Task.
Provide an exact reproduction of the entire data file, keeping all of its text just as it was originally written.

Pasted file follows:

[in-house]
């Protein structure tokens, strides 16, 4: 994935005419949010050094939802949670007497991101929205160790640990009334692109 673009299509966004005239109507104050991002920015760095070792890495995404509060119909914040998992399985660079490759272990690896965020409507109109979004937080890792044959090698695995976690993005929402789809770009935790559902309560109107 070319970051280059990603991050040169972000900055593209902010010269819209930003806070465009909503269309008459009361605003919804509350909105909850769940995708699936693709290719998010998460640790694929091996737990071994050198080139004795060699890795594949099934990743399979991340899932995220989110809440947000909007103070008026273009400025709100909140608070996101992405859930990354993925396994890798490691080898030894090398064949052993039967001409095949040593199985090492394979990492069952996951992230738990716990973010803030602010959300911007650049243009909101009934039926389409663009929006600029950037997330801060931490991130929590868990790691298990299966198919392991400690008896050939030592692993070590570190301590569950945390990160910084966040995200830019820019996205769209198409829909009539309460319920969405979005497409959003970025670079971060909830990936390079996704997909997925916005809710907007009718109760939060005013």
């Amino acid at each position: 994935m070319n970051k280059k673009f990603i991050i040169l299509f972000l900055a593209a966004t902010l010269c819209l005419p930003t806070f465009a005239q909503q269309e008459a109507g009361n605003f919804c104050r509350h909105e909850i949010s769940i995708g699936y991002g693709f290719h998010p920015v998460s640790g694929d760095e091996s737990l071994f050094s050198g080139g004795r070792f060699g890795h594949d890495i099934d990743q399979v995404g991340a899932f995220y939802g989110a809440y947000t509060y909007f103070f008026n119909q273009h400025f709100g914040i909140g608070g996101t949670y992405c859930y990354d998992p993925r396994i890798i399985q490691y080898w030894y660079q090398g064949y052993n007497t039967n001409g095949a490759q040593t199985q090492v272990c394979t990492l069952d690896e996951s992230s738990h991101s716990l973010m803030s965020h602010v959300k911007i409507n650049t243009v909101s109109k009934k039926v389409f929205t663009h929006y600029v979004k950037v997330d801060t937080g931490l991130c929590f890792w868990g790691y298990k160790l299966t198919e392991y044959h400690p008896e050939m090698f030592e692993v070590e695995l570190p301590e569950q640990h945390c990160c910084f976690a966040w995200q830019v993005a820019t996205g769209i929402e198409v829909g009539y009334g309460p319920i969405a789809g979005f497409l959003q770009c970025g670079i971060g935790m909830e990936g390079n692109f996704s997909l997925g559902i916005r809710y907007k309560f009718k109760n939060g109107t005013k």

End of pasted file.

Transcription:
[in-house]
């Protein structure tokens, strides 16, 4: 994935005419949010050094939802949670007497991101929205160790640990009334692109 673009299509966004005239109507104050991002920015760095070792890495995404509060119909914040998992399985660079490759272990690896965020409507109109979004937080890792044959090698695995976690993005929402789809770009935790559902309560109107 070319970051280059990603991050040169972000900055593209902010010269819209930003806070465009909503269309008459009361605003919804509350909105909850769940995708699936693709290719998010998460640790694929091996737990071994050198080139004795060699890795594949099934990743399979991340899932995220989110809440947000909007103070008026273009400025709100909140608070996101992405859930990354993925396994890798490691080898030894090398064949052993039967001409095949040593199985090492394979990492069952996951992230738990716990973010803030602010959300911007650049243009909101009934039926389409663009929006600029950037997330801060931490991130929590868990790691298990299966198919392991400690008896050939030592692993070590570190301590569950945390990160910084966040995200830019820019996205769209198409829909009539309460319920969405979005497409959003970025670079971060909830990936390079996704997909997925916005809710907007009718109760939060005013």
């Amino acid at each position: 994935m070319n970051k280059k673009f990603i991050i040169l299509f972000l900055a593209a966004t902010l010269c819209l005419p930003t806070f465009a005239q909503q269309e008459a109507g009361n605003f919804c104050r509350h909105e909850i949010s769940i995708g699936y991002g693709f290719h998010p920015v998460s640790g694929d760095e091996s737990l071994f050094s050198g080139g004795r070792f060699g890795h594949d890495i099934d990743q399979v995404g991340a899932f995220y939802g989110a809440y947000t509060y909007f103070f008026n119909q273009h400025f709100g914040i909140g608070g996101t949670y992405c859930y990354d998992p993925r396994i890798i399985q490691y080898w030894y660079q090398g064949y052993n007497t039967n001409g095949a490759q040593t199985q090492v272990c394979t990492l069952d690896e996951s992230s738990h991101s716990l973010m803030s965020h602010v959300k911007i409507n650049t243009v909101s109109k009934k039926v389409f929205t663009h929006y600029v979004k950037v997330d801060t937080g931490l991130c929590f890792w868990g790691y298990k160790l299966t198919e392991y044959h400690p008896e050939m090698f030592e692993v070590e695995l570190p301590e569950q640990h945390c990160c910084f976690a966040w995200q830019v993005a820019t996205g769209i929402e198409v829909g009539y009334g309460p319920i969405a789809g979005f497409l959003q770009c970025g670079i971060g935790m909830e990936g390079n692109f996704s997909l997925g559902i916005r809710y907007k309560f009718k109760n939060g109107t005013k």